Also here are some sketches I’ve done on location with markers: 




My YouTube Channel!

I am really excited to announce my new YouTube channel, SketchfullyYours, where I’ll publish sketching related videos.

And so, this is my first video ever! Although I recorded this video in my home studio, from a photo reference (totally the opposite of urban sketching), I just wanted to share the typical process I go through when sketching on location. You can have an idea of how I approach a subject with a loose and expressive style. I have five concepts in my mind when I’m sketching:

1. Keep a lively pen: I keep my pen (or pencil, fineliner, marker) constantly moving, never second-guessing myself, fixing any inaccuracies (nothing is an error) on the fly. I don’t mind if something is out of proportion, I leave that doodle as part of my process.

2. Keep it simple: Even with a complicated subject, I strip down most of the details. I suggest details with a few doodles and leave the rest to the imagination. I still make sure I have enough suggestive doodles as to capture the energy of the subject.

3. Different strokes: I like to use versatile instruments; I want to get different strokes with a single instrument. On this video, notice how I flip the fountain pen, as I get a thinner line when the nib is upside down. On this sketch I also used a brush pen with waterproof gray ink; the brush pen allows me to have calligraphic strokes of various widths, contrasting with the thinner fountain pen lines.

4. Boundless color: I don’t want to stay within the lines and paint evenly. This allows me to be free with my brush. Notice how I’m using fairly big brushes (1/2″ flat and No. 10 round) for a small sketch. The brushes do most of the work for me. Those are the only brushes I carry with me all the time and I normally use a 5.5″ x 8.5″ sketchbook. Sometimes I paint the color first, before drawing any lines. Maybe what catches my eye is how I see colors at a particular moment, so I capture those colors before the sun moves, a cloud sets in or a delivery truck parks in front of me.

5. Be bold: I don’t want to re-create the colors I’m looking at, I leave that to photographers. I still could be much bolder and use brighter colors (that’s an ongoing goal). I don’t mind having green skies or purple trees. This mindset allows me to always try different things. Another thing is that now I’m using less water. I want more pigment in my paint and it also dries faster.

Items used:

Platinum Preppy fountain pen

Platinum Carbon ink

Kuretake brush pen

Noodler’s Lexington Gray Ink

Daniel Smith Watercolors

Cotman watercolour brush- 1/2″ flat

DaVinci Cosmotop Spin Travel Brush- Round No. 10

I trimmed the video shorter and saved at twice the speed; the actual time was 15 minutes. That’s about how much time I spend on my lunchtime watercolor sketches.

Go ahead and subscribe to my YouTube channel for more upcoming videos. Let me know of any requests or suggestions.

 

My 5 Favorite Sketchbooks

There are a lot of sketchbooks in the market, so deciding for which one to use can be overwhelming. Which size, format, paper, price? It eventually comes down to personal preference. These are my favorites, the sketchbooks that fit my style.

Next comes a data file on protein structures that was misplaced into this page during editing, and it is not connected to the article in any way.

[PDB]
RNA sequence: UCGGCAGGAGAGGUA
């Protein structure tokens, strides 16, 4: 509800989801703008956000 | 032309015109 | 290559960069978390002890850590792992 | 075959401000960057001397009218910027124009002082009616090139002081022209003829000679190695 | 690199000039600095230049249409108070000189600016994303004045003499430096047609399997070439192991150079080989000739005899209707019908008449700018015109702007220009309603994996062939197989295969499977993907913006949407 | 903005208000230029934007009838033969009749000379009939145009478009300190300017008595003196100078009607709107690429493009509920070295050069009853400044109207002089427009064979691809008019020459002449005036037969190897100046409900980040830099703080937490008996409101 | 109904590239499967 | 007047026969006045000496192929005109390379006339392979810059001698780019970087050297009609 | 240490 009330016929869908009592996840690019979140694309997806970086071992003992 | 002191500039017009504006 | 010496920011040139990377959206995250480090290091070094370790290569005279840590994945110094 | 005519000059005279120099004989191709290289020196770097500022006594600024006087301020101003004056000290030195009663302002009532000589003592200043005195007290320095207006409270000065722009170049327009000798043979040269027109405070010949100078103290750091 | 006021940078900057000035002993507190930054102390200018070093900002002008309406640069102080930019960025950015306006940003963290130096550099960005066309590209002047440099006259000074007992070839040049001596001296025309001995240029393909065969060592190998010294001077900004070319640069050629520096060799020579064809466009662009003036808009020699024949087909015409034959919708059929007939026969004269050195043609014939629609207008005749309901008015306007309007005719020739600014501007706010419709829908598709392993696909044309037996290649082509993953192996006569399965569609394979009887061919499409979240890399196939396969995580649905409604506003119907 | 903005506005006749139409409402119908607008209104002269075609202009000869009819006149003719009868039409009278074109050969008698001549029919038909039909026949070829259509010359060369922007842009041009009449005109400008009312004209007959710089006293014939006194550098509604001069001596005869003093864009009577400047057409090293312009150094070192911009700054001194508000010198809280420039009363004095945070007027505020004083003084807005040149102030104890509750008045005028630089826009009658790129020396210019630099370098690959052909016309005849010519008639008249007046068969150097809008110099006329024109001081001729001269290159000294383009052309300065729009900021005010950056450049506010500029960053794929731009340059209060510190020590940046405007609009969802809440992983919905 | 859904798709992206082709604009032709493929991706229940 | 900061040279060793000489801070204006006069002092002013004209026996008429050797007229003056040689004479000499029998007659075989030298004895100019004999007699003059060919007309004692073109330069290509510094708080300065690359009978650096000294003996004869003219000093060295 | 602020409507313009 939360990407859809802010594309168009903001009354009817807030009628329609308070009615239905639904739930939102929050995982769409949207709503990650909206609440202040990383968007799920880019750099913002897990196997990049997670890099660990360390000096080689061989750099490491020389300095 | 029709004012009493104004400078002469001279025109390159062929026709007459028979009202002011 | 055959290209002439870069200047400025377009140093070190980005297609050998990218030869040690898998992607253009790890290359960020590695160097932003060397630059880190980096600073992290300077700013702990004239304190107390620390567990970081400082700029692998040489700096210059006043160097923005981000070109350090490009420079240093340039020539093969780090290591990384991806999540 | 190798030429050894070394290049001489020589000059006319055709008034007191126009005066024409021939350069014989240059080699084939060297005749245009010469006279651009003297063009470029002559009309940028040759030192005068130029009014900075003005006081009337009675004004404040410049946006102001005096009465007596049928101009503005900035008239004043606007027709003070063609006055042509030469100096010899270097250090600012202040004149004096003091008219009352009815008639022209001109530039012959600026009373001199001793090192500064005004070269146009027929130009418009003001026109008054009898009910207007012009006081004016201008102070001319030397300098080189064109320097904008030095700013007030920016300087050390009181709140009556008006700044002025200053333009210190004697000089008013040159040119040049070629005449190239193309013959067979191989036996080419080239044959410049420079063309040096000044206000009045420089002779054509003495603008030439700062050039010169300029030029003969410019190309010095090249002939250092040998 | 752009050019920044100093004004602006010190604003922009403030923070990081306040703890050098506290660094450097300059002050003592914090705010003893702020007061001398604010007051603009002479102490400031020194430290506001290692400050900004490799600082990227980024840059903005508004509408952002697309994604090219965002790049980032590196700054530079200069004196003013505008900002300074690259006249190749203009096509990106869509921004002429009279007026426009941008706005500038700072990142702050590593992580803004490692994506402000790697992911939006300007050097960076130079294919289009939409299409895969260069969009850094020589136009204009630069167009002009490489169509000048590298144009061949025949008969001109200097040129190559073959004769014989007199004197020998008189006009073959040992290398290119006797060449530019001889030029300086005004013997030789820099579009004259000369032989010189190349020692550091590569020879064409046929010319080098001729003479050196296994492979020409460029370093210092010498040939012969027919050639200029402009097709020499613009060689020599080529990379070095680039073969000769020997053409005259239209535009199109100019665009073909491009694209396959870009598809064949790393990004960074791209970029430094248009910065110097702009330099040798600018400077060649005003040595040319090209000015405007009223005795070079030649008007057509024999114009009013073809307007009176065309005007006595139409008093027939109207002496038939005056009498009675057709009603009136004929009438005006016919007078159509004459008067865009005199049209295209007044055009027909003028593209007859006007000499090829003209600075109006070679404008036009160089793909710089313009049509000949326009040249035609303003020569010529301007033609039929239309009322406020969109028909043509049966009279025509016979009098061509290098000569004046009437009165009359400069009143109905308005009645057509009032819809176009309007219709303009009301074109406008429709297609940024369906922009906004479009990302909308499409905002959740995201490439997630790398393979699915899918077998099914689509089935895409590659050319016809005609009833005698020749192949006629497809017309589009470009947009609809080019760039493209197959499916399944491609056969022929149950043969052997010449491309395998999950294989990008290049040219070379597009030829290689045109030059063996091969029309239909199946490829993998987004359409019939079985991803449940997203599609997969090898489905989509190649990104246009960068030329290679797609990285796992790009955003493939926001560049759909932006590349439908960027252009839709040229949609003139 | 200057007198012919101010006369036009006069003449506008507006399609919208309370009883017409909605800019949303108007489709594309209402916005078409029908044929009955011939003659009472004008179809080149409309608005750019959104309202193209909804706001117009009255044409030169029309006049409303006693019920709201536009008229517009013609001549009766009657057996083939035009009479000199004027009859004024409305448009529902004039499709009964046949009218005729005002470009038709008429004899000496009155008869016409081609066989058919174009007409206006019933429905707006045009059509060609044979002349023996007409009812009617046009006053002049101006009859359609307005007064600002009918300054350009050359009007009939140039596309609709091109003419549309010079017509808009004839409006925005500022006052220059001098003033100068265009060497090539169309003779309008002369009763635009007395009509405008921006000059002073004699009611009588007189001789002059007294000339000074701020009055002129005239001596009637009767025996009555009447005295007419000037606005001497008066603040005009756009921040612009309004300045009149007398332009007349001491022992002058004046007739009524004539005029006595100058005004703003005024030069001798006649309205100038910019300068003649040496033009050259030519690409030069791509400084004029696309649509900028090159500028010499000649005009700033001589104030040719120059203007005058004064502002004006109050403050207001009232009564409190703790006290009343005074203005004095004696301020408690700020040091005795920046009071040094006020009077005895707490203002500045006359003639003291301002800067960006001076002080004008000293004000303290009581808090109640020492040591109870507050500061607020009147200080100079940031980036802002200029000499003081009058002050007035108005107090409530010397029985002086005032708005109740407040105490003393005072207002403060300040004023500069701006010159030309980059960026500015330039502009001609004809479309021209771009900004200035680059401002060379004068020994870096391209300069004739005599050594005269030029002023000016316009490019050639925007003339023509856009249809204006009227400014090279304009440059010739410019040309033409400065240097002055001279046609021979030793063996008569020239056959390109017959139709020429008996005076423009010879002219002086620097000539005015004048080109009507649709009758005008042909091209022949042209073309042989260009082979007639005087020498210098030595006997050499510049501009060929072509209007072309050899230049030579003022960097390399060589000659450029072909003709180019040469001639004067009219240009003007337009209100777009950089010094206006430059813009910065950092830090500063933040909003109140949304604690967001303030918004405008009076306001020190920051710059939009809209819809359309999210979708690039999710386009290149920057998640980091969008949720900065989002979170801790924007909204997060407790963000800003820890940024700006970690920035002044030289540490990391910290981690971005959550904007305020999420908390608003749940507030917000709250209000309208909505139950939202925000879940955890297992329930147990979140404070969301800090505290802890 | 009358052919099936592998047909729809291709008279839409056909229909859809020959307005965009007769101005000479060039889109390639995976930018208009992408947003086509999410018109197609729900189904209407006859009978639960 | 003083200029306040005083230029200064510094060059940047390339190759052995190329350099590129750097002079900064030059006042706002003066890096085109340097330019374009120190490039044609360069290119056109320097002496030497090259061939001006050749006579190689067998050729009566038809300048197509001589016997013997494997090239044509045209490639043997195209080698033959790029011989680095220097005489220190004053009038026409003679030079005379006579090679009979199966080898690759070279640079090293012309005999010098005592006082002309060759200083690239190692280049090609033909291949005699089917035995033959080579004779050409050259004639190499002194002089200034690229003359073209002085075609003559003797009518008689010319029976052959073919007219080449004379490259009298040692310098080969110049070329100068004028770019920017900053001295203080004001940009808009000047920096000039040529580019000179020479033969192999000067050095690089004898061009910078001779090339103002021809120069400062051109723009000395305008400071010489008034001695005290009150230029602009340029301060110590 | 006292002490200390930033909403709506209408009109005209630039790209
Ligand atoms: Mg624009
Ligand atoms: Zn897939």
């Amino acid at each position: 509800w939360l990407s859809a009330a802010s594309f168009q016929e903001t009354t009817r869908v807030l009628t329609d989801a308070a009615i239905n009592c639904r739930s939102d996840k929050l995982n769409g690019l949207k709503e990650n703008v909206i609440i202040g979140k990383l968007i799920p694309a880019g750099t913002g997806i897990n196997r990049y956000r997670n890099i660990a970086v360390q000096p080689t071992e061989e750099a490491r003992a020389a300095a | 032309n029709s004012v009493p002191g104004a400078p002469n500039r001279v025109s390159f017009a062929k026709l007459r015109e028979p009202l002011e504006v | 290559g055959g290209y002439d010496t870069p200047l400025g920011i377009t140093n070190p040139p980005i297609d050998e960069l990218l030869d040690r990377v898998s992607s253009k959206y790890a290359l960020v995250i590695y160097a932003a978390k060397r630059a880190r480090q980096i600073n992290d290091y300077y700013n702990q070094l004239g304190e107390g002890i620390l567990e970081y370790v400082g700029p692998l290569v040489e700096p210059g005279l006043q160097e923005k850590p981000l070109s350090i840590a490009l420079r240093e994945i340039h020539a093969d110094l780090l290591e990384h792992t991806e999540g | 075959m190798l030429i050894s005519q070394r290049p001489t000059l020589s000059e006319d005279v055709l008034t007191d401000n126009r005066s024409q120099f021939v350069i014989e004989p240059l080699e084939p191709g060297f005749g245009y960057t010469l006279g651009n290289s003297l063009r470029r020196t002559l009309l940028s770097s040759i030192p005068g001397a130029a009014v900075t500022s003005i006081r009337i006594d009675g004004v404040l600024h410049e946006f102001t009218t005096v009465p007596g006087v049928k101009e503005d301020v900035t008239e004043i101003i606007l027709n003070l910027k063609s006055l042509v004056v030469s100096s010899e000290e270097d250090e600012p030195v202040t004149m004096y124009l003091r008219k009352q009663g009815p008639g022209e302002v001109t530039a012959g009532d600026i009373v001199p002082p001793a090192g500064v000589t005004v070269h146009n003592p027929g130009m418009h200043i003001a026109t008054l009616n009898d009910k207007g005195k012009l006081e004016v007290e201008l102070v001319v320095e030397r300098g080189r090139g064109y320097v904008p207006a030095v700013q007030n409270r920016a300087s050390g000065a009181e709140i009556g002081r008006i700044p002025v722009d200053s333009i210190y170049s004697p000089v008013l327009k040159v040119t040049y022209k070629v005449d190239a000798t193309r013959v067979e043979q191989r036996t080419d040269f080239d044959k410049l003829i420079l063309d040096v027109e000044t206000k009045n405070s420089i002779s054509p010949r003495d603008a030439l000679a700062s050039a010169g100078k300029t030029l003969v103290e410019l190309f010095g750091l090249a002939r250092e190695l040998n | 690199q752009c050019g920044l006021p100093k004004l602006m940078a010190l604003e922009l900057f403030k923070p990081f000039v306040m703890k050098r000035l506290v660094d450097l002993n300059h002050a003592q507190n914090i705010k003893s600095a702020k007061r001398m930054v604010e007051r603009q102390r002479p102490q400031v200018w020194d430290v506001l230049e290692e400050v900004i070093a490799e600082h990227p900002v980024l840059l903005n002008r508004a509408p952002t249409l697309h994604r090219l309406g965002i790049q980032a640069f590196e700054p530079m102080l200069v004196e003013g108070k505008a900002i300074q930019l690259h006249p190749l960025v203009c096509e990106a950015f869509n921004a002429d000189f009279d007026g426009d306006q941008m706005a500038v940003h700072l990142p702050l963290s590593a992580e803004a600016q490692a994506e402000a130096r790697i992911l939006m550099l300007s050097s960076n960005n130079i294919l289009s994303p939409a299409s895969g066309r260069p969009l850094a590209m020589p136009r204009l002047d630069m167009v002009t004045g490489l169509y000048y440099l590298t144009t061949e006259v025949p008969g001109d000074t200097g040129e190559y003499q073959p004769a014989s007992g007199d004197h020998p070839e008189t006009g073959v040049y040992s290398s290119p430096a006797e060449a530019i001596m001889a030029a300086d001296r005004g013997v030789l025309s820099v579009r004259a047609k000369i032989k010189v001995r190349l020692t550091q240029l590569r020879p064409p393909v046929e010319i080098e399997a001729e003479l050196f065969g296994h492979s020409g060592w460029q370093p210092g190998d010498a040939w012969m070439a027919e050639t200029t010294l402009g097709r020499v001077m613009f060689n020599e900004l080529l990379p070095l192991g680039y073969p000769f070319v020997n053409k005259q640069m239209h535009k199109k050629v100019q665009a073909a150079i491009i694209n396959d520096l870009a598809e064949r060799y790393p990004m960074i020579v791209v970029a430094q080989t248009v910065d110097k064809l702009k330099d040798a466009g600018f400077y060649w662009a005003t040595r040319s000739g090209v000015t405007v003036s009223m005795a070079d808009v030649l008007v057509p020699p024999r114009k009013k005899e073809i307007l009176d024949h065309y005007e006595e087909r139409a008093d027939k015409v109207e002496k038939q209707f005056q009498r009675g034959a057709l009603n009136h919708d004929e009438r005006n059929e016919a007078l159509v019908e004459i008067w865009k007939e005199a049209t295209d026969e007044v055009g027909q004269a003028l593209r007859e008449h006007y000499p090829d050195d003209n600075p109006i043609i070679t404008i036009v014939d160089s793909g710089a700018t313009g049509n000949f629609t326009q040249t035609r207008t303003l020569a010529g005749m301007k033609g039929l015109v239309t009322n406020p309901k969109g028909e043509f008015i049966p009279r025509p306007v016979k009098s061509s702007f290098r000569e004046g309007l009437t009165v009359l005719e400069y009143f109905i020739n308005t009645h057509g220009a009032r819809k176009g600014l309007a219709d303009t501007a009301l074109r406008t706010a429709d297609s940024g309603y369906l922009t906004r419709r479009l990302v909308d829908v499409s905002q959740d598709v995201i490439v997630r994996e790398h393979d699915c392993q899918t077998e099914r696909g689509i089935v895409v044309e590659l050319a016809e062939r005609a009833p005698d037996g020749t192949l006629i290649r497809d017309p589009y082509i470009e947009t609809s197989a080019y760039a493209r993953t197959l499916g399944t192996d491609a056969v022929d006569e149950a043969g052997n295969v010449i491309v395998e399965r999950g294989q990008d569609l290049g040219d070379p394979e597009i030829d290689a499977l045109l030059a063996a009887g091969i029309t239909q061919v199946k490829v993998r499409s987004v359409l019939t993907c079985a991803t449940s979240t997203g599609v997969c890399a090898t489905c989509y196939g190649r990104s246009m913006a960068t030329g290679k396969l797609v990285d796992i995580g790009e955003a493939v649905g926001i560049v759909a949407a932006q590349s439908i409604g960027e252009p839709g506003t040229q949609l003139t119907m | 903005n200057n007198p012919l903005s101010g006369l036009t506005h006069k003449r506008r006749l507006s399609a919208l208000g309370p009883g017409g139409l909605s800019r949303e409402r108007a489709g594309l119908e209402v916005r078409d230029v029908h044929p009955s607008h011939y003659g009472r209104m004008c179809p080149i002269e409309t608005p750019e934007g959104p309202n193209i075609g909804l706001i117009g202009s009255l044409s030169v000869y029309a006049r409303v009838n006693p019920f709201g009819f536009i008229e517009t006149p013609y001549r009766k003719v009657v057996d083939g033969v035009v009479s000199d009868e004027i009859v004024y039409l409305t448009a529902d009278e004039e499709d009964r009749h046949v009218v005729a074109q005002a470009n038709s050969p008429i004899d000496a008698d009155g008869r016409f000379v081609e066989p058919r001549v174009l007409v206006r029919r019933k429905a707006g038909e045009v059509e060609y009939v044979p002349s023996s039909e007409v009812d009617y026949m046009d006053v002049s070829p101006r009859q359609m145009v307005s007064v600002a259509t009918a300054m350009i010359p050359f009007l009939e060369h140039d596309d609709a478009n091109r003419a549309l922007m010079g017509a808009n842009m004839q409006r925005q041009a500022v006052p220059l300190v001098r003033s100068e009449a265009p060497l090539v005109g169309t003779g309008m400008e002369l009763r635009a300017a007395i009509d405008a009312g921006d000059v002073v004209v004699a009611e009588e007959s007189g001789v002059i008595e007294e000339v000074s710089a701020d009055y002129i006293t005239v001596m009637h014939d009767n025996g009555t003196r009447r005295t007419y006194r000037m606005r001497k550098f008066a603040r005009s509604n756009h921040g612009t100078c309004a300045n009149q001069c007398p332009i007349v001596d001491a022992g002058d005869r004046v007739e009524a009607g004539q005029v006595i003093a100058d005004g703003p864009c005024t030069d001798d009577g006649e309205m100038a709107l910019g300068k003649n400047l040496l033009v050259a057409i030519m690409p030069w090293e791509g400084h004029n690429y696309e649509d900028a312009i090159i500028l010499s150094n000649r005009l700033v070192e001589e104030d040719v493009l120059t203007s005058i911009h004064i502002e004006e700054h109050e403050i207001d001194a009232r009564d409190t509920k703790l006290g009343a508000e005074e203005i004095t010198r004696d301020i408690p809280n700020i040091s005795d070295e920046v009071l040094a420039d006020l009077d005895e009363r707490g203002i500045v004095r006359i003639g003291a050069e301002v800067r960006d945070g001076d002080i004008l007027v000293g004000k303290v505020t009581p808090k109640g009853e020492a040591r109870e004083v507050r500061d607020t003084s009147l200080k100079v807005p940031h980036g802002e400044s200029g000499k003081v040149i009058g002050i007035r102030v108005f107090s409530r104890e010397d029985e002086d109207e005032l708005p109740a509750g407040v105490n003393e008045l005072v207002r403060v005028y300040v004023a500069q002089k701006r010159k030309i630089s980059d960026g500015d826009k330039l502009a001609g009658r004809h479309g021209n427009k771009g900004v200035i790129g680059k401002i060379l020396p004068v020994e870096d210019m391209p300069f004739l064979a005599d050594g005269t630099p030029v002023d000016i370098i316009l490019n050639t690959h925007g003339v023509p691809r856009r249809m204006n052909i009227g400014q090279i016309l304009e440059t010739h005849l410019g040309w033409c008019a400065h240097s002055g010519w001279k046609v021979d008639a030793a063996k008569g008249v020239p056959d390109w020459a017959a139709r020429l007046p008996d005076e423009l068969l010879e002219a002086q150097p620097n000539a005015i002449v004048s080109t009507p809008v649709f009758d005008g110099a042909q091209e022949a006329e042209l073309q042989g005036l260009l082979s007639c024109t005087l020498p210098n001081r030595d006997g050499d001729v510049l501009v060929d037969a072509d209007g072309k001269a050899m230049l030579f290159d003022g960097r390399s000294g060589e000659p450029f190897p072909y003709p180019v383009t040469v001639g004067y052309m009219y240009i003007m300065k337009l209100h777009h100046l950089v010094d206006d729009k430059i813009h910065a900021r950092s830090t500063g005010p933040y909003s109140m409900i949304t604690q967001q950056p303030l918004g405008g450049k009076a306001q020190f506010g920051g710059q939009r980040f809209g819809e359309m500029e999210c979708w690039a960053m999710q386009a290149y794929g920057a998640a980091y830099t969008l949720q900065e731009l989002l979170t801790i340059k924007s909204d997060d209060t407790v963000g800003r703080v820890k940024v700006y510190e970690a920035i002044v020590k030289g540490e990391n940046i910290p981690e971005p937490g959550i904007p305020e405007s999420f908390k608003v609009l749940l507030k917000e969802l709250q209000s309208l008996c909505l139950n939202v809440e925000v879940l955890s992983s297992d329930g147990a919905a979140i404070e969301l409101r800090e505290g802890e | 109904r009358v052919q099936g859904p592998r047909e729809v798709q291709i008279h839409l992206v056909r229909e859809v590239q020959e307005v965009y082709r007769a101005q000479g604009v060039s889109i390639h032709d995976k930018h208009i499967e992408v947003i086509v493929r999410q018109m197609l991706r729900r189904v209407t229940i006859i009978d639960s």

1. Stillman and Birn Alpha, 8.5″x 5.5″

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I just love the Alpha series. Although the paper is a tad thinner than what I’d prefer (100lb), it has a lot of pages (124) and it holds pretty well to watercolor washes.  Bright white, nice tooth. They come hardcover, wirebound and softcover. Haven’t tried the softcover yet, but the hardcover hardbound is my favorite sketchbook.

Stillman and Birn offers 6 series of sketchbooks with different formats. They do have sketchbooks with heavyweight watercolor paper, but as today, I still prefer having a lot of pages. #stillmanandbirn

2. Strathmore Visual Journal, Mixed Media, 8″ x 5.5″

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These sketchbooks are surprisingly good. These have 68 pages, 90 lb paper.  They are very cheap, under $8, a good enough paper and strong enough to withhold traveling in a backpack. These are wirebound, which you may like or not. #strathmorevisualjournal

3. Strathmore Visual Journal, Watercolor, 140lb, 8″ x 5.5″ 

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Very similar to the Mixed Media Visual Journal above, except this one has 44 pages of 140 lb watercolor paper. I prefer a smoother paper to sketch with ink, but this one is acceptable. Do not expect premium watercolor paper quality, as it is not. But for quick, loose watercolor sketches it is pretty good. There is something weird, maybe the sizing on the front is not the same as in the back of the sheets, but again, great for the price. Last time I purchased 12 of these.

4. Custom sketchbook, Arches hot pressed paper 140lb, 9″x 6″

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I’m lucky that my wife loves to DIY, so she has made me a few custom sketchbooks with my favorite paper, Arches hot pressed 140 lb. she took them to a local print shop to spiral bind. I use these when we go on vacation as travel sketchbooks rather than for everyday. If you are handy enough to pull this off, it’s definitely worth it.

5. Crescent RendR, No Show Thru, 8.5″ x 5.5″

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When I sketch with markers, the Crescent RendR is my favorite. The marker won’t bleed through to the next page, no matter how heavy you apply it. And with 48 sheets, both sides usable, you have a lot of pages to experiment. It is not watercolor paper, although I’ve painted lightly with not terrible results. It does have an awful smell and may have damaged some of my marker tips, probably with the chemical used to make the paper No Show Thru. I use Copic markers though, so I can easily change the nib for a new one. #crescentrendr

*p.s. Notice that I didn’t include Moleskine, even though they are very popular and have a lot of good things. I really like the band and the pockets. I’m not a fan though, guess it’s because of the rounded corners.

Let me know which are your favorites!